Author: Annette Curtis Klause
First Published: 1991
I picked this up in a publisher’s clearance store, very cheap, and expected that it would be a swift read – being a slim volume. What I didn’t expect was a book with deeply drawn characters that proved enthralling and poetically poignant.
Zoë is a young teen for whom life has become unbearably hard. Her mother is slowly slipping away due to cancer, her father seems distant, wrapped in his own grief, and her best friend, Lorraine, is being forced to move away with her father and step-mother.
Then she meets a teenage boy, Simon, and an odd bond forms; but Simon is no ordinary boy. Born in the seventeenth century, Simon was turned into a vampire by his older brother Christopher – himself trapped forever as a young child, and still carrying a child’s cruel nature. Having discovered that Christopher had murdered their mother Simon has hunted his young-looking sibling through the centuries.
The interplay between the world Zoë discovers in the night juxtaposes marvelously against the deep sadness she feels in her ordinary life. Of course, given the subject matter this is not, by any stretch, a happy book though the ending carries a message of strength through adversity.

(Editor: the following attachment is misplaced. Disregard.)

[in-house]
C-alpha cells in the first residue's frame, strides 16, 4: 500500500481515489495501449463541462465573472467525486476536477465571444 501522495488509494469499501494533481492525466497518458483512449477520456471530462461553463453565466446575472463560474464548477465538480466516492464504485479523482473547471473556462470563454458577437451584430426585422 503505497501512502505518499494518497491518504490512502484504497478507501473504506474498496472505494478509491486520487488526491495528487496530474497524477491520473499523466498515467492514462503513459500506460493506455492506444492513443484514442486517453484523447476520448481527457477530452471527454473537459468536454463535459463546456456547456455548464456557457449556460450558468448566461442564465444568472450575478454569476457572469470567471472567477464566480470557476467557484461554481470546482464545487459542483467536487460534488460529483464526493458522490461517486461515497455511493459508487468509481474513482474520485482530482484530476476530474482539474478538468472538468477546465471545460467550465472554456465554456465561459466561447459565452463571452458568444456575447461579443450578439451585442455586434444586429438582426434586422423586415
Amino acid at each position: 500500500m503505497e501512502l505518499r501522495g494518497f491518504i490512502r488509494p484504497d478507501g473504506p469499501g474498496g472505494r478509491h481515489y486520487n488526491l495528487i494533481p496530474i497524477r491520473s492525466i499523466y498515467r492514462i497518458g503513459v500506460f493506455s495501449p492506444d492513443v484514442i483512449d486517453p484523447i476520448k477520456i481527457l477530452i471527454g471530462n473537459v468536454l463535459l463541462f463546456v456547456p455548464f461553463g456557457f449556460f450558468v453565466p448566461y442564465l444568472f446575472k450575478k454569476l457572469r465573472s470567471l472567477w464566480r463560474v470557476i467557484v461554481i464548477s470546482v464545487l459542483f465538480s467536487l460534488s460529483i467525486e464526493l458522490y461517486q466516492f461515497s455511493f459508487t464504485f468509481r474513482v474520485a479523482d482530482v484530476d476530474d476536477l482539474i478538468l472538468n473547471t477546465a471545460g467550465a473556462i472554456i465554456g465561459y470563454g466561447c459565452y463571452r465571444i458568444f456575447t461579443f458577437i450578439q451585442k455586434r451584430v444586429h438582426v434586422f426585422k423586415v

One nice thing about the book is the lore. We have standard vampiric fare, vampires must be invited in, they burn in the sun, a stake kills them, the crucifix repels them, they can turn into mist or bat and they cannot cross running water. Yet some of the little explanations as to why this happens are marvelous.
For running water we are told: ‘“Water rejects the dead. A corpse floats to the surface no matter how long it takes.”…
‘“I am at odds with nature,” he continued, “And the natural world tries to remind me of this. The sun burns me; and when I cross running water, I can feel it trying to heave me off the face of the earth…’
When it comes to the stake through the heart we are told they must be: “Not just injured, impaled. It holds the unnatural body long enough for the soul to escape. The soul that’s been trapped and kept in torment. Then there can be true death.”
It would have been easy for Klause to concentrate on the tragedy, using the standard stereotypes and not bothered with such little explanations. These add so much to the book for the genre fan.
I expected a quick, easy read – I got an excellent tragedy of both very human and supernatural proportions. 7.5 out of 10.